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  WINDY CITY TIMES

Boston LGBTQ youth theater group first to receive White House honor
by Rev. Irene Monroe
2017-03-15

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The night following Moonlight's win for Best Picture at the Oscars, a first for a Black LGBTQ film, True Colors Out Youth Theater—the country's longest running LGBTQ youth theater company—celebrated a first, too, with a 2016 National Arts and Humanities Youth Program Award presented last November at the White House by First Lady Michelle Obama.

Receiving the award is a historic moment not only for True Colors, but also for the White House in recognizing and honoring the artistic talents of America's LGBTQ youth, especially youth of color.

The National Arts and Humanities Youth Program Award is the highest award in the country for youth development programs, and receiving the award is a historic moment not only for True Colors, but also for the White House in recognizing and honoring the artistic talents of America's LGBTQ youth, especially youth of color.

As one of the 12 awardees—chosen from a pool of more than 251 nominations and 50 finalists—True Colors became the first LGBTQ organization to receive the award.

Evelyn Francis, 40, director of programming at The Theater Offensive, the organization behind True Colors, and troupe member Traeshayona "Trae" Weekes, 18, accepted the award from the first lady. Weekes shared what it was like to travel to the White House to receive the award.

"I never left Boston until True Colors. … Accepting this award from the First Lady of the United States at the White House was an unforgettable experience, and I'm so proud to be part of the first ever LGBTQ organization to receive this honor," Weekes told The Advocate.

True Colors celebrated receiving the award at the historic Hibernian Hall in Roxbury, and the evening was an extravaganza showcasing local LGBTQ artists and performers, like rapper Oompa, poet Black Venus and the fabulous Fly Girls-Neon Calypso, Yune Neptune and Candace, to name a few. Generations of True Colors participants proudly returned for the evening to celebrate not only the coveted honor, but also the man who made it all happen.

"This moment means the world to me because it's the coming together of all the generations of True Colors Out Youth Theater. This is crazy! There are people who were in True Colors in the beginning who have children old enough to be in True Colors now," Abe Rybeck, a self-proclaimed "queer hillbilly" from West Virginia who was wearing his signature incandescent chandelier-like earrings, shared with me.

True Colors Out Youth Theater is the creative genius of Rybeck, 56, renowned executive artistic director of The Theater of the Offensive. The youth troupe has been in existence since 1994, and is the oldest out and allied youth theater in the world. The ages range from 14-22, where 75 percent are youth of color and 40 percent are either gender-nonconforming or transgender coming from Greater Boston's urban enclaves.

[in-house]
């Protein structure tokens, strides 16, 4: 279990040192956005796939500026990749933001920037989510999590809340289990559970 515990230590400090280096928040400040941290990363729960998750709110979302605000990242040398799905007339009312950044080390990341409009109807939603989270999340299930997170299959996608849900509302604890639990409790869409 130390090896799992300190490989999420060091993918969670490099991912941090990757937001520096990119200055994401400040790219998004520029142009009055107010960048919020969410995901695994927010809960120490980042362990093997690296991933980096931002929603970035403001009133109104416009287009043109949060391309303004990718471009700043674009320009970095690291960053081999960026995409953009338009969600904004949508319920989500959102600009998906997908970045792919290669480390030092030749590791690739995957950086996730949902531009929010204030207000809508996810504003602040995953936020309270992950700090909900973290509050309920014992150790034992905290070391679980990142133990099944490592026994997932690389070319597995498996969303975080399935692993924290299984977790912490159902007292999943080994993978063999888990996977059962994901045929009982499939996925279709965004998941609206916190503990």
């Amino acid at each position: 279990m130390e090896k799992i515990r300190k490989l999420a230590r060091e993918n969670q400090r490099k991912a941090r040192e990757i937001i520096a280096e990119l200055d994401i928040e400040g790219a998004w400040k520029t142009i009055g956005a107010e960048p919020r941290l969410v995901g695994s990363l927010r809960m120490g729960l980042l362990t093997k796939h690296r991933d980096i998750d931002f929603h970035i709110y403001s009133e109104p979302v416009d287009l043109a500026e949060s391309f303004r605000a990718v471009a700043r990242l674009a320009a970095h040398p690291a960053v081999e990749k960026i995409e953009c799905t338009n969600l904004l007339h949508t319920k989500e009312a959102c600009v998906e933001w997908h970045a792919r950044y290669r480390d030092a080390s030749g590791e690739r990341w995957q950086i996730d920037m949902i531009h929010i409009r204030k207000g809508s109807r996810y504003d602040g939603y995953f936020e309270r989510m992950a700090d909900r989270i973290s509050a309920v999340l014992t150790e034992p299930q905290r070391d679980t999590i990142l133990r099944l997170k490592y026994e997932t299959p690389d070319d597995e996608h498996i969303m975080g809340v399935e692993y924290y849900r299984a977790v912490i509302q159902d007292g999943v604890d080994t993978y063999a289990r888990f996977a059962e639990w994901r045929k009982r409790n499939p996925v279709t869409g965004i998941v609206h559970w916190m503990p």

True Colors serves as a community sounding board and home base in forming and nurturing Greater Boston's diverse LGBTQ youth artistic talent pool. The troupe receives theater training, leadership development and performance opportunities across greater Boston and beyond. And with the training the troupe challenges heterosexist cultural and familial norms by creating educational and social opportunities for cross-cultural dialogue within their communities by touring schools, churches, youth groups and social agencies.

For 23 years, True Colors has taught troupe members how to create art work from their authentic unapologetic lives. Learning that their lives are a work in progress as they grow and evolve, troupe members have shared that Rybeck have taught them how to put their stories in their bodies, and keep them there.

Troupe members learning the art and discipline of putting pen to paper then orally telling and finally acting out their stories before an audience is not only awe-inspiring to listeners—but it is also awe-inspiring to watch these young actors proudly evolve and embodying their unique narratives.

The work at True Color builds confidence, and acceptance of self and others. The power derived from sharing their stories and publicly holding them up as models of activism empowers the troupe and informs communities struggling with LGBTQ acceptance.

However, with this Trump presidency, LGBTQ communities across the country are worried if the country will become less accepting. For example, just last month, the Trump administration rolled back protections for transgender students revoking federal guidelines that allowed use of public school restrooms matching their gender identity.

When I asked how will True Colors respond to a Trump presidency rolling back LGBTQ rights, Rybeck laughed, stating, "My young folks will not tolerate it!"


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